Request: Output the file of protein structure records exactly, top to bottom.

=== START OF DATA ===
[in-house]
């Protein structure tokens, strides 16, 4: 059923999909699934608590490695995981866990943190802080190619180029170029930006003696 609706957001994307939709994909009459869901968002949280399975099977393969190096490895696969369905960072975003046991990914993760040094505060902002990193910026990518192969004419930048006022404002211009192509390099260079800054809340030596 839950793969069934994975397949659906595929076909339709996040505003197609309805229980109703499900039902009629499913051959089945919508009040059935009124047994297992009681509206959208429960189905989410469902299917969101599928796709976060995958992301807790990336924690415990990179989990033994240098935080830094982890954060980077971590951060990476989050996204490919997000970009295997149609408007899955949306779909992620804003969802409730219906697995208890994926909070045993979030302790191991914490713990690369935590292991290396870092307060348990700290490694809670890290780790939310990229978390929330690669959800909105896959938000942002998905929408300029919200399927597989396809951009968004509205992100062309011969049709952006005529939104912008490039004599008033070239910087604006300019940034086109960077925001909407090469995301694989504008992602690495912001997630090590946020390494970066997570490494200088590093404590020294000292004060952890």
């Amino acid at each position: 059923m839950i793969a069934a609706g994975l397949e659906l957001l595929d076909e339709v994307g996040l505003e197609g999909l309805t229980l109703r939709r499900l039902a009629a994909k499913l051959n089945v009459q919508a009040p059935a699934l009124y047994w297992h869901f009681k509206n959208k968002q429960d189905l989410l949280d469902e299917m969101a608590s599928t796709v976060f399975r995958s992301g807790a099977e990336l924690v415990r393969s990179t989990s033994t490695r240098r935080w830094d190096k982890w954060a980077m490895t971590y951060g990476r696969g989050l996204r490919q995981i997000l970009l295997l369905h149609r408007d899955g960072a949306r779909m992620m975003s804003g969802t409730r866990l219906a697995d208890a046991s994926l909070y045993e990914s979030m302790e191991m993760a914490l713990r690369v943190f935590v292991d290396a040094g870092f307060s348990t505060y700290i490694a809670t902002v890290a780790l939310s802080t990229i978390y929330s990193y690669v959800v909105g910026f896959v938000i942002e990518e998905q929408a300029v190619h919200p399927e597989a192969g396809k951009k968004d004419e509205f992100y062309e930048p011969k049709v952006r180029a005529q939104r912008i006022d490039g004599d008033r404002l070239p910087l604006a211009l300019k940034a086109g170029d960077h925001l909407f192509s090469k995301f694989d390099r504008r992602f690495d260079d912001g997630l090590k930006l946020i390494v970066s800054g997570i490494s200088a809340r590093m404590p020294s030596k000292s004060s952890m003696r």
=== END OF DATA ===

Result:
[in-house]
């Protein structure tokens, strides 16, 4: 059923999909699934608590490695995981866990943190802080190619180029170029930006003696 609706957001994307939709994909009459869901968002949280399975099977393969190096490895696969369905960072975003046991990914993760040094505060902002990193910026990518192969004419930048006022404002211009192509390099260079800054809340030596 839950793969069934994975397949659906595929076909339709996040505003197609309805229980109703499900039902009629499913051959089945919508009040059935009124047994297992009681509206959208429960189905989410469902299917969101599928796709976060995958992301807790990336924690415990990179989990033994240098935080830094982890954060980077971590951060990476989050996204490919997000970009295997149609408007899955949306779909992620804003969802409730219906697995208890994926909070045993979030302790191991914490713990690369935590292991290396870092307060348990700290490694809670890290780790939310990229978390929330690669959800909105896959938000942002998905929408300029919200399927597989396809951009968004509205992100062309011969049709952006005529939104912008490039004599008033070239910087604006300019940034086109960077925001909407090469995301694989504008992602690495912001997630090590946020390494970066997570490494200088590093404590020294000292004060952890």
């Amino acid at each position: 059923m839950i793969a069934a609706g994975l397949e659906l957001l595929d076909e339709v994307g996040l505003e197609g999909l309805t229980l109703r939709r499900l039902a009629a994909k499913l051959n089945v009459q919508a009040p059935a699934l009124y047994w297992h869901f009681k509206n959208k968002q429960d189905l989410l949280d469902e299917m969101a608590s599928t796709v976060f399975r995958s992301g807790a099977e990336l924690v415990r393969s990179t989990s033994t490695r240098r935080w830094d190096k982890w954060a980077m490895t971590y951060g990476r696969g989050l996204r490919q995981i997000l970009l295997l369905h149609r408007d899955g960072a949306r779909m992620m975003s804003g969802t409730r866990l219906a697995d208890a046991s994926l909070y045993e990914s979030m302790e191991m993760a914490l713990r690369v943190f935590v292991d290396a040094g870092f307060s348990t505060y700290i490694a809670t902002v890290a780790l939310s802080t990229i978390y929330s990193y690669v959800v909105g910026f896959v938000i942002e990518e998905q929408a300029v190619h919200p399927e597989a192969g396809k951009k968004d004419e509205f992100y062309e930048p011969k049709v952006r180029a005529q939104r912008i006022d490039g004599d008033r404002l070239p910087l604006a211009l300019k940034a086109g170029d960077h925001l909407f192509s090469k995301f694989d390099r504008r992602f690495d260079d912001g997630l090590k930006l946020i390494v970066s800054g997570i490494s200088a809340r590093m404590p020294s030596k000292s004060s952890m003696r």